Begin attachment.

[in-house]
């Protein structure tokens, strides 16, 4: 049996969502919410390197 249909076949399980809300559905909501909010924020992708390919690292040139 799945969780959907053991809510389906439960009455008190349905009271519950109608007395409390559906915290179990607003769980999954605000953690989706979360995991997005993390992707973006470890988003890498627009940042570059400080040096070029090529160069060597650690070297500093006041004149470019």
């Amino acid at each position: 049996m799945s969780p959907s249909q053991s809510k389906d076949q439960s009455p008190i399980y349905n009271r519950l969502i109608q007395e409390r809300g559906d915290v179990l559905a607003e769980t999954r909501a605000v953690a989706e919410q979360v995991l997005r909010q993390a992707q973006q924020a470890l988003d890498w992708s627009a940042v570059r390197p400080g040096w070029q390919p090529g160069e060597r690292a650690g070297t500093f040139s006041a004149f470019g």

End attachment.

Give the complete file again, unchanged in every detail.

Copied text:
[in-house]
């Protein structure tokens, strides 16, 4: 049996969502919410390197 249909076949399980809300559905909501909010924020992708390919690292040139 799945969780959907053991809510389906439960009455008190349905009271519950109608007395409390559906915290179990607003769980999954605000953690989706979360995991997005993390992707973006470890988003890498627009940042570059400080040096070029090529160069060597650690070297500093006041004149470019």
């Amino acid at each position: 049996m799945s969780p959907s249909q053991s809510k389906d076949q439960s009455p008190i399980y349905n009271r519950l969502i109608q007395e409390r809300g559906d915290v179990l559905a607003e769980t999954r909501a605000v953690a989706e919410q979360v995991l997005r909010q993390a992707q973006q924020a470890l988003d890498w992708s627009a940042v570059r390197p400080g040096w070029q390919p090529g160069e060597r690292a650690g070297t500093f040139s006041a004149f470019g």